When I first started my Anxiety Odyssey, all the resources I found online stopped at “You should go see a doctor!” Which was… helpful in the long-term because I am a financially stable person with health insurance and access to great hospitals and medical care, but not particularly useful in the moment. In fact, it’s a bit of a slap in the face to someone currently experiencing a panic attack. “Calm down enough to call a medical professional and schedule an appointment,” is completely unrealistic advice when your body is going:
And it’s even worse for those who don’t have access to or the funds for medical care. Even with insurance, a trip to the ER can cost hundreds of dollars in copays. Some medical professionals are guilty of minimizing anxiety and its insanely dangerous symptoms. Seven in ten bosses don’t believe that anxiety is a valid reason to ask for time off. And minors are particularly vulnerable to authoritarian parents who don’t believe their illness is legitimate and won’t facilitate care.
So while the advice of an Internet money blogger is by no means a perfect substitution for the care of a doctor who spent roughly nine million years in school learning to take care of brains and bodies, I still want to share my advice and experience.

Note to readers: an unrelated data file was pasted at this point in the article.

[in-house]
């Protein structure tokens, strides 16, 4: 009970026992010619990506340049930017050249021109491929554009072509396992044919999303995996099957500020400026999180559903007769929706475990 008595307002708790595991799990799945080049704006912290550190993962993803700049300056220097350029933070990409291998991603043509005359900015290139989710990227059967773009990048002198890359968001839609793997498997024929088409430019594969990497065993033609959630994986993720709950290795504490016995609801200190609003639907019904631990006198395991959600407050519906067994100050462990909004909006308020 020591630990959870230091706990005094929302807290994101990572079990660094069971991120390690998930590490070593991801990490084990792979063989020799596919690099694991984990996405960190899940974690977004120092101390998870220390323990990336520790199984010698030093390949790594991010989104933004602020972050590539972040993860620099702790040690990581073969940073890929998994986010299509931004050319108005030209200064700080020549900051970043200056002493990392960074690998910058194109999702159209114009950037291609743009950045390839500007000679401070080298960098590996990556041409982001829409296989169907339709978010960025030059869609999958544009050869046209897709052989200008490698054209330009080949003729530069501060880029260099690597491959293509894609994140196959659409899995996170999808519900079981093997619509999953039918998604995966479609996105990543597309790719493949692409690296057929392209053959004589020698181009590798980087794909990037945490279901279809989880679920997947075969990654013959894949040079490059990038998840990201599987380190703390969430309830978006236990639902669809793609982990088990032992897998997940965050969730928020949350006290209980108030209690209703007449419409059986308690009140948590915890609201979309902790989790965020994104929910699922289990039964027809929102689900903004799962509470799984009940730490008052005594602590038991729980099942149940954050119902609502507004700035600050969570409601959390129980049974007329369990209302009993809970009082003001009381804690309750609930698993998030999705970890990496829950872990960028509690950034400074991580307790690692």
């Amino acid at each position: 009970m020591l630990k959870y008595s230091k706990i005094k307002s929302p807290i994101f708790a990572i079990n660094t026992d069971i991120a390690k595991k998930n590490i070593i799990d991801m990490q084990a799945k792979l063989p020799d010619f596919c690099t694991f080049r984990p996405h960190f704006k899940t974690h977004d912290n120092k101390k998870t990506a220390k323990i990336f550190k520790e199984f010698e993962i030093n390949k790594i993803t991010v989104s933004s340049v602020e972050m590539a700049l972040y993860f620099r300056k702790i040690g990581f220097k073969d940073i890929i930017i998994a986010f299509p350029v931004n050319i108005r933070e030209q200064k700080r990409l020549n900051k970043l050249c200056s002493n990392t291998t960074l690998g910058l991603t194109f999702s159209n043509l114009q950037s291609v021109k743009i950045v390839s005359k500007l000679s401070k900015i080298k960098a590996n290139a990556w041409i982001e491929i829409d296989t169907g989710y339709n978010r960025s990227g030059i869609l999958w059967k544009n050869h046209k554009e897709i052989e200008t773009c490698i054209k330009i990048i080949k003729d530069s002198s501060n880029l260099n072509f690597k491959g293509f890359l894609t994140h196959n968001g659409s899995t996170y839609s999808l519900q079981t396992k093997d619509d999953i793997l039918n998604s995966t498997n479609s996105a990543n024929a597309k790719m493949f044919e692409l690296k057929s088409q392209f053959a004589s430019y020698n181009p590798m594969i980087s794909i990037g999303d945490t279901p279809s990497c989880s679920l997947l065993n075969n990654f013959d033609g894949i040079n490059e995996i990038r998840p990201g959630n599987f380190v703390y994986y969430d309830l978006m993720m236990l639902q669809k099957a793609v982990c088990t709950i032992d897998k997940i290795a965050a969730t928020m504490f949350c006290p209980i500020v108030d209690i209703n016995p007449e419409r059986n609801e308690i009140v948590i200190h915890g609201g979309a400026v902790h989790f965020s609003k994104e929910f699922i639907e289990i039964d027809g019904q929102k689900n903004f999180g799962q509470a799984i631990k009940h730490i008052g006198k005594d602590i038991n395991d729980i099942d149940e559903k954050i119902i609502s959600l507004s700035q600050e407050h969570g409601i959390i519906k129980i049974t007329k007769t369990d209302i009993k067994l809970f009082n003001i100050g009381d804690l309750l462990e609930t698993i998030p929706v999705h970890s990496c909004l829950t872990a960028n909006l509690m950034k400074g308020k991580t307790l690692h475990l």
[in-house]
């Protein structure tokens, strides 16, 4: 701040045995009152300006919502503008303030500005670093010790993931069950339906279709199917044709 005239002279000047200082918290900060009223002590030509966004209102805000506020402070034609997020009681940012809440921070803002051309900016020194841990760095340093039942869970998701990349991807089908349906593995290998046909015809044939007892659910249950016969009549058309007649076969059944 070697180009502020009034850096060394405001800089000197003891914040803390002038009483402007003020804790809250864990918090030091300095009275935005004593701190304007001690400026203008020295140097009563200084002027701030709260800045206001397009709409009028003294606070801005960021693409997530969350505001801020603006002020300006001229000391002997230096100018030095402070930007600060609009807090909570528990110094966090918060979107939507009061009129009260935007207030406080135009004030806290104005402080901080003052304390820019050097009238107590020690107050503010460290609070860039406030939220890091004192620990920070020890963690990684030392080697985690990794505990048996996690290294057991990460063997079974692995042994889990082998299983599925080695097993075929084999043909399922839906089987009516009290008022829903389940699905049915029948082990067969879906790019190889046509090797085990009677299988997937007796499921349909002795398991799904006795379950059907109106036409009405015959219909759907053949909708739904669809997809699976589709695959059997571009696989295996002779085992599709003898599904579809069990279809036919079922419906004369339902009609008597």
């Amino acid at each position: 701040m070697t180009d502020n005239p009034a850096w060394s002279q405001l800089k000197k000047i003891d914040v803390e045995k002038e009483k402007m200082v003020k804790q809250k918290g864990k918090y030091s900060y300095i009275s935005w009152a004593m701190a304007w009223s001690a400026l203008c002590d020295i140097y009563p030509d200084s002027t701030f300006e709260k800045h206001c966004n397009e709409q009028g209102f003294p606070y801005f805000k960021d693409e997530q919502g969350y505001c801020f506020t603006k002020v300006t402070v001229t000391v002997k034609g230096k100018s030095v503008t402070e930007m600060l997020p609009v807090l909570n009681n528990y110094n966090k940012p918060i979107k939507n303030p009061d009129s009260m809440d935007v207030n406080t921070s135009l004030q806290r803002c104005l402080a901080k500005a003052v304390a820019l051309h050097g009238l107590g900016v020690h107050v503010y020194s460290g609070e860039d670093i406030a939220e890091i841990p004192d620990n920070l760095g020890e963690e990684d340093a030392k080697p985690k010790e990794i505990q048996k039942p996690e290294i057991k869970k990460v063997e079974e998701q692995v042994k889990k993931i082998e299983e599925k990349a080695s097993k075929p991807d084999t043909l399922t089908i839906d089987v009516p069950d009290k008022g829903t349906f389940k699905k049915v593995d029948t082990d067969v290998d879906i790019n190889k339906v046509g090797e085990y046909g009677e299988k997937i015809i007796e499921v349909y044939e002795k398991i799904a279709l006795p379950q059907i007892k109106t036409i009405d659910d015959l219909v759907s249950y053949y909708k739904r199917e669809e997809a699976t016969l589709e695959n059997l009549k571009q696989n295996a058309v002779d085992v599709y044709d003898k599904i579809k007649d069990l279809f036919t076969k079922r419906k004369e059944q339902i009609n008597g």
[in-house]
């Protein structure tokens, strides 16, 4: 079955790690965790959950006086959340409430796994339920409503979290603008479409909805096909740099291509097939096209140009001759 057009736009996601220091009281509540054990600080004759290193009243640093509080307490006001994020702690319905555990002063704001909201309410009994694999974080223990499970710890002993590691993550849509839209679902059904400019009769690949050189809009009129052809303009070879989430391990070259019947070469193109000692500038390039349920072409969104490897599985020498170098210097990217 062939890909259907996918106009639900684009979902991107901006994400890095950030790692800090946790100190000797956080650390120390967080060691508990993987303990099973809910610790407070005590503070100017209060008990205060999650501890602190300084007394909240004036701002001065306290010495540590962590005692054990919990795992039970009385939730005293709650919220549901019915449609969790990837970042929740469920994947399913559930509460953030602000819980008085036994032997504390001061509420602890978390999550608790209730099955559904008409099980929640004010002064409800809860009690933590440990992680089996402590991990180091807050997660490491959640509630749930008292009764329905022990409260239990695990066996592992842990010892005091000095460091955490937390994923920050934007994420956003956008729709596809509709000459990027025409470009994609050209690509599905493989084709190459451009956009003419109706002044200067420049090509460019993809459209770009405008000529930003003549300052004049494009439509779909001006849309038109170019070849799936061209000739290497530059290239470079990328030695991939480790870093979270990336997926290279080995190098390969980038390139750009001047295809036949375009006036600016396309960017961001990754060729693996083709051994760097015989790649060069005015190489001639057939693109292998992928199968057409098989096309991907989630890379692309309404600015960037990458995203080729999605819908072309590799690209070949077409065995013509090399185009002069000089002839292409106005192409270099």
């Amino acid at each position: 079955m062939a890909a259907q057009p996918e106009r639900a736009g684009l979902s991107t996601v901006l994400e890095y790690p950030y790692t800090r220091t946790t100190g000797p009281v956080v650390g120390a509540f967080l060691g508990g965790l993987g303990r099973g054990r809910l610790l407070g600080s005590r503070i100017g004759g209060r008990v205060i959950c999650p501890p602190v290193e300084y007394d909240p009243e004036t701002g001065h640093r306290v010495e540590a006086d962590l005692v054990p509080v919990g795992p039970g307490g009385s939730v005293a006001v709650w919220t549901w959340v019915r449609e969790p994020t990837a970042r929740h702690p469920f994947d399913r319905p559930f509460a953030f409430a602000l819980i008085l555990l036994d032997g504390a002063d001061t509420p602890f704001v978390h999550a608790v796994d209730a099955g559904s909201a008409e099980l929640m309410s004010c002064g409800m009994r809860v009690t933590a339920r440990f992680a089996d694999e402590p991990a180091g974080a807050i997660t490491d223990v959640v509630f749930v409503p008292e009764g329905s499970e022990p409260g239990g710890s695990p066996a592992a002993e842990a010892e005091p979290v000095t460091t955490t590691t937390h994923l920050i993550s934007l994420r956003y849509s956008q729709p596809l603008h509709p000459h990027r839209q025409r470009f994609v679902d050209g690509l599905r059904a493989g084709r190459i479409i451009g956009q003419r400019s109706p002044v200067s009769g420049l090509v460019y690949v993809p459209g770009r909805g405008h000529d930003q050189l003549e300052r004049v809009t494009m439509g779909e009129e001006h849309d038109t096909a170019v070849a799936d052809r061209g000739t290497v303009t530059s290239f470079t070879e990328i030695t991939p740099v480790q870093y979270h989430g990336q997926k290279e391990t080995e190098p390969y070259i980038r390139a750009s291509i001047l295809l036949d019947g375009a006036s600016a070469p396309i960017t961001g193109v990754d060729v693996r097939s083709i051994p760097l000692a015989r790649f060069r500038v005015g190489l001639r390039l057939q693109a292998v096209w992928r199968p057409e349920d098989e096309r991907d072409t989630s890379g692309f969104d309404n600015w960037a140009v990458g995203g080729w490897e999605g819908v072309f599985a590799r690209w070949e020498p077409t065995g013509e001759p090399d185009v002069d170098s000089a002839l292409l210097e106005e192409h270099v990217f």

If you can’t get medical attention right away, or even if you’re receiving medical attention but it’s not cutting it, here is some advice on how to deal with the worst aspect of anxiety: a panic attack.
Recognizing the signs of a panic attack
Congratulations! You’ve just had a panic attack. The good news is your amygdala is working. The bad news is you’re probably under a lot of stress right now. But you probably knew that.
Basically what has happened is your primordial fight-or-flight instinct kicked in hardcore. You turned into a Late Triassic prey animal with the scent of a Tyrannosaurus Rex in her nostrils. But you’re a person and there was no way to actually fly away from your predator nor to fight it, so shit just got really unpleasant for a while.
From what my doctor tells me, panic attacks can manifest in a few different ways depending on the person and the situation. The main symptoms to watch out for are related to vision, heartbeat, and breathing, but all kinds of other fun things can signal that you’re in a panic attack too. A by no means comprehensive list:
- Rapid breathing or hyperventilation